Contributions as Probate Judge of Elmore County


[Talk given by John E. Enslen to Redland Community Association on February 11, 2012.]

My name is John Enslen, and I am a candidate for Probate Judge. I am the husband of Dianne for 43 years, and we are the parents of six children; Georgia, Jacob, Joshua, Jessica, Jenny, and Joseph. I am trained, licensed, and experienced in probate court litigation.

After finishing law school at the University of Alabama, I served as an army officer at Ft. Benjamin Harrison in Indiana during the Viet Nam War.

After serving my country, I returned to my hometown and joined attorney Bill Reneau. We were partners for 10 years before I established my own law firm which grew to become Enslen, Johnston, Pinkston and Courtney.

I have owned a variety of attorney-related businesses that hired as many as 10 employees at one time, so I have had the experience of making the payroll, paying the employee taxes, and living within a budget. I have handled over 750 million dollars of other people’s money, and no one has ever lost a penny. In addition to being an attorney, I had a small herd of beef cows for more than 20 years and also owned and operated a portable sawmill.

For 35 years, I have specialized in probate court work and I want to tell you some things about the work of a probate judge. As I have campaigned I have found that most people are not familiar with the work of this important judgeship.

The Probate Court does
not handle domestic matters involving divorce, child custody, visitation, or support. The Probate Court does not handle criminal matters, personal injury claims, or breach of contract cases.

He is a judge who presides over highly complex areas of the law with unlimited monetary jurisdiction. The judge is required to study the pleadings, rule on the admissibility of evidence, apply the law to the facts, and make the final decision himself in a non-jury setting.

The Probate Judge should be familiar with 902 pages of rules relating to procedure and evidence. I have a working knowledge of those rules as a result of extensive courtroom litigation experience over many years. There are 11 volumes of the Code of Alabama that have application to the probate court.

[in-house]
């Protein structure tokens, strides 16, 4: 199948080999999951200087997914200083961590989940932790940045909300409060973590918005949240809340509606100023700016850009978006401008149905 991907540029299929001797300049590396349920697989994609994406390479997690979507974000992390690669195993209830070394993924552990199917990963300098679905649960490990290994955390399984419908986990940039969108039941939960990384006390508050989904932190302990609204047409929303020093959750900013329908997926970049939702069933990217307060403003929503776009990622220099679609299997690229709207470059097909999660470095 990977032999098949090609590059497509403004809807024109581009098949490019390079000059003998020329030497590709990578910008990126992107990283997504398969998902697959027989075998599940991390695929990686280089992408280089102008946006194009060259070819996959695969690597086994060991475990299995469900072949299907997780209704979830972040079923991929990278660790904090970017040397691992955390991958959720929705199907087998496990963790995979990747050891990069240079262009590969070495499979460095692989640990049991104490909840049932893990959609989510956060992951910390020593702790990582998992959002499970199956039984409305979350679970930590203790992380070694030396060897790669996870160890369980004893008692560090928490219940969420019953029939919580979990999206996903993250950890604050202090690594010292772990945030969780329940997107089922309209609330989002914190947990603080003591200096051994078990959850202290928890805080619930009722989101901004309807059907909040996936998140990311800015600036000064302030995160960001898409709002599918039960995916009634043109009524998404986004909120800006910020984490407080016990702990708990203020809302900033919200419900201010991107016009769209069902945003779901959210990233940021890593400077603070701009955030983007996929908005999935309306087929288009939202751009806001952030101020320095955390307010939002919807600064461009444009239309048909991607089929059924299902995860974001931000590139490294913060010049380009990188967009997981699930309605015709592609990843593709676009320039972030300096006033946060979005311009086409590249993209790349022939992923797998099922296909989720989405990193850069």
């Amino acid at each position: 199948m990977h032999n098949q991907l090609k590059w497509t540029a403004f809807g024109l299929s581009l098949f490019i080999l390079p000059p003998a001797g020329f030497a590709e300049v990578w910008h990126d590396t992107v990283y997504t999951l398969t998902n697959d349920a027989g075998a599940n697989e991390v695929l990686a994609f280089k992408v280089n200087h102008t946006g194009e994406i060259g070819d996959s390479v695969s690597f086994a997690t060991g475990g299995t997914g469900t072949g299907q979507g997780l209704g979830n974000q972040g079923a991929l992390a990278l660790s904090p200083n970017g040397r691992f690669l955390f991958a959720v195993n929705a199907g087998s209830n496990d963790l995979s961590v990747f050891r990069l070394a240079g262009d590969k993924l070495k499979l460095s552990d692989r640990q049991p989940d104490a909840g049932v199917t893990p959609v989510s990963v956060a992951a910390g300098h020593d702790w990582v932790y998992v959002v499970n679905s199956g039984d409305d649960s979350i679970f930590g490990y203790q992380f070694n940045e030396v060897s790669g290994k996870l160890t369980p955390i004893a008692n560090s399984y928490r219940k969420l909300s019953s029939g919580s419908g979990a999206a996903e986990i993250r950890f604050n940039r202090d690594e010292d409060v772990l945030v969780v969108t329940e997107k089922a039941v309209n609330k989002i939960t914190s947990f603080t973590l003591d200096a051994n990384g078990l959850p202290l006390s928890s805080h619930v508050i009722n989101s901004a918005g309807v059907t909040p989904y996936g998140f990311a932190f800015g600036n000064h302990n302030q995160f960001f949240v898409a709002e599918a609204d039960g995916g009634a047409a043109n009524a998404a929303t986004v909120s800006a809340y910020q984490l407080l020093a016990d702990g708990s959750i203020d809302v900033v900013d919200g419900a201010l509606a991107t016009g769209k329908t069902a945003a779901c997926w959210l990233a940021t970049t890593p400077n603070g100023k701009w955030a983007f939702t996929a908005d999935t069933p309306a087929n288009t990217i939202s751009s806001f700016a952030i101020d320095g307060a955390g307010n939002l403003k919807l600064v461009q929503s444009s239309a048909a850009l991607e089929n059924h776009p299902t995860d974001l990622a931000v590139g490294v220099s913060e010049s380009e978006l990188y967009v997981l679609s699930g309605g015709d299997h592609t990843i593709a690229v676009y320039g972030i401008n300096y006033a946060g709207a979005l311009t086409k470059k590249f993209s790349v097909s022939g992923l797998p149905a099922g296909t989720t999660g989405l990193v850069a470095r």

The types of cases the Probate Judge considers can only be filed in probate court. There are more than 500 case filings per year in the Probate Court of Elmore County.

The Probate Judge hears the following
four categories of cases:

1. Will contests and determining the heirs to estates of deceased persons, whether dying with or without a will.

2. The condemnation of private property for public purposes under the awesome constitutional power of eminent domain,
and with five hydro-electric dams, hundreds of miles of federal, state, and county roads, and many water, sewer, and fiber optic lines, condemnation cases are inevitable. The probate judge needs to know how to apply the laws that are designed to protect private land owners in the taking of their property for a public use.

3. The court handles adoptions, legitimations, and name changes.

4. Conservatorships, guardianships, and commitment of the intellectually and emotionally impaired.

There has never been a
mediator in our probate court, and for good cause. You cannot mediate whether or not you are of sound mind, or whether or not you are legitimate, or whether or not you are adoptable, or whether or not you are an heir. There is no middle ground. Either you are, or you are not. Those issues are decided by applying fixed rules of law to the facts.

I have handled all of those types of cases, not only in Elmore County, but also in all of the surrounding counties. I have handled several appeals in the Alabama Supreme Court dealing with probate court matters. Having served as county attorney for more than 10 years, I am grateful for the opportunity I have had to privately answer many legal questions for our current Probate Judge.

I taught matters relating to probate court as a night-time professor at Jones Law School and have taught these subjects in continuing legal education courses to other lawyers.

In 2003, I volunteered my legal expertise to defeat the Montgomery County Occupational Tax. I wrote the entire appellate brief and was one of three attorneys who argued the case before the Alabama Supreme Court. That work has saved non-residents of Montgomery County 45 million dollars a year, and has saved every individual person listening to this program who works in Montgomery County thousands of dollars since 2003.

I am asking the voters to elect me as the first Republican Probate Judge Elmore County has ever had; the first trained, licensed, and experienced attorney to be elected to the position of Probate Judge in Elmore County since 1898; and the
only elected judge of any type in the history of the State of Alabama who neither solicited nor accepted campaign contributions.

I love Elmore County, the home to seven generations of my family, and I hope the people will allow me the special privilege of serving as their next Probate Judge.

Thank you.

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